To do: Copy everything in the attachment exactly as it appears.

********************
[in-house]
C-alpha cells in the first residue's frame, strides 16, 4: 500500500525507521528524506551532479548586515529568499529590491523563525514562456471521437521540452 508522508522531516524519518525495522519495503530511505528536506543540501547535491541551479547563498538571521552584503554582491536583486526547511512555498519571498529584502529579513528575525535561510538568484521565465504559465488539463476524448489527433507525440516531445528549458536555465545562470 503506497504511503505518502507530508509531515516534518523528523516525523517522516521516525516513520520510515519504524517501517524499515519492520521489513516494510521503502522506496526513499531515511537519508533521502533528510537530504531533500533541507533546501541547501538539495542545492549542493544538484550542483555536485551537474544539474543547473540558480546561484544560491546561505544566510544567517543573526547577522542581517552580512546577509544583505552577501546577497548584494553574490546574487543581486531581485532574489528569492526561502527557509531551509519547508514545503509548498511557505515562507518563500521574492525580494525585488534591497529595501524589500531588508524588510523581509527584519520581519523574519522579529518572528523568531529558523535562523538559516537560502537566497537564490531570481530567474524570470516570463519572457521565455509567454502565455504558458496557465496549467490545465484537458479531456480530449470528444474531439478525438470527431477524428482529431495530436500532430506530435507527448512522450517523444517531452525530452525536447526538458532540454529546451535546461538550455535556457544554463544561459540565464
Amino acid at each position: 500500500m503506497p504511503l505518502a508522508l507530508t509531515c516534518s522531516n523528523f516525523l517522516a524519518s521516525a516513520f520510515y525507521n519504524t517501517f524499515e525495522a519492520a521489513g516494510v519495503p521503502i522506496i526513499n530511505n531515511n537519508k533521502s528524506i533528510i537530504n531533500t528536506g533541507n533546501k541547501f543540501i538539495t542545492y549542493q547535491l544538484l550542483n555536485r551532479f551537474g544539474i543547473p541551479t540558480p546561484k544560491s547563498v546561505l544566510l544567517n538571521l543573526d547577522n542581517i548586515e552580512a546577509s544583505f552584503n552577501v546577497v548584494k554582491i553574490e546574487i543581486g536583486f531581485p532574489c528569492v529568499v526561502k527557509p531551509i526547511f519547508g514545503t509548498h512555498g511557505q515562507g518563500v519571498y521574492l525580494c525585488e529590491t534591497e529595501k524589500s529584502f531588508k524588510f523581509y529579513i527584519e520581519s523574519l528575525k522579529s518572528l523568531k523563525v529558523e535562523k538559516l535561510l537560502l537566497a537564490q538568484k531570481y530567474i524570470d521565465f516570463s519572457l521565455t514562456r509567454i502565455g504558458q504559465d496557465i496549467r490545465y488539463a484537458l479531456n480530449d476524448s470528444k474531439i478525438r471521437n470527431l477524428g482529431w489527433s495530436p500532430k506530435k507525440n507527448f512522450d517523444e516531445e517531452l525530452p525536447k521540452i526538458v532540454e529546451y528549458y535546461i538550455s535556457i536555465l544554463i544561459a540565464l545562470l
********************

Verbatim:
[in-house]
C-alpha cells in the first residue's frame, strides 16, 4: 500500500525507521528524506551532479548586515529568499529590491523563525514562456471521437521540452 508522508522531516524519518525495522519495503530511505528536506543540501547535491541551479547563498538571521552584503554582491536583486526547511512555498519571498529584502529579513528575525535561510538568484521565465504559465488539463476524448489527433507525440516531445528549458536555465545562470 503506497504511503505518502507530508509531515516534518523528523516525523517522516521516525516513520520510515519504524517501517524499515519492520521489513516494510521503502522506496526513499531515511537519508533521502533528510537530504531533500533541507533546501541547501538539495542545492549542493544538484550542483555536485551537474544539474543547473540558480546561484544560491546561505544566510544567517543573526547577522542581517552580512546577509544583505552577501546577497548584494553574490546574487543581486531581485532574489528569492526561502527557509531551509519547508514545503509548498511557505515562507518563500521574492525580494525585488534591497529595501524589500531588508524588510523581509527584519520581519523574519522579529518572528523568531529558523535562523538559516537560502537566497537564490531570481530567474524570470516570463519572457521565455509567454502565455504558458496557465496549467490545465484537458479531456480530449470528444474531439478525438470527431477524428482529431495530436500532430506530435507527448512522450517523444517531452525530452525536447526538458532540454529546451535546461538550455535556457544554463544561459540565464
Amino acid at each position: 500500500m503506497p504511503l505518502a508522508l507530508t509531515c516534518s522531516n523528523f516525523l517522516a524519518s521516525a516513520f520510515y525507521n519504524t517501517f524499515e525495522a519492520a521489513g516494510v519495503p521503502i522506496i526513499n530511505n531515511n537519508k533521502s528524506i533528510i537530504n531533500t528536506g533541507n533546501k541547501f543540501i538539495t542545492y549542493q547535491l544538484l550542483n555536485r551532479f551537474g544539474i543547473p541551479t540558480p546561484k544560491s547563498v546561505l544566510l544567517n538571521l543573526d547577522n542581517i548586515e552580512a546577509s544583505f552584503n552577501v546577497v548584494k554582491i553574490e546574487i543581486g536583486f531581485p532574489c528569492v529568499v526561502k527557509p531551509i526547511f519547508g514545503t509548498h512555498g511557505q515562507g518563500v519571498y521574492l525580494c525585488e529590491t534591497e529595501k524589500s529584502f531588508k524588510f523581509y529579513i527584519e520581519s523574519l528575525k522579529s518572528l523568531k523563525v529558523e535562523k538559516l535561510l537560502l537566497a537564490q538568484k531570481y530567474i524570470d521565465f516570463s519572457l521565455t514562456r509567454i502565455g504558458q504559465d496557465i496549467r490545465y488539463a484537458l479531456n480530449d476524448s470528444k474531439i478525438r471521437n470527431l477524428g482529431w489527433s495530436p500532430k506530435k507525440n507527448f512522450d517523444e516531445e517531452l525530452p525536447k521540452i526538458v532540454e529546451y528549458y535546461i538550455s535556457i536555465l544554463i544561459a540565464l545562470l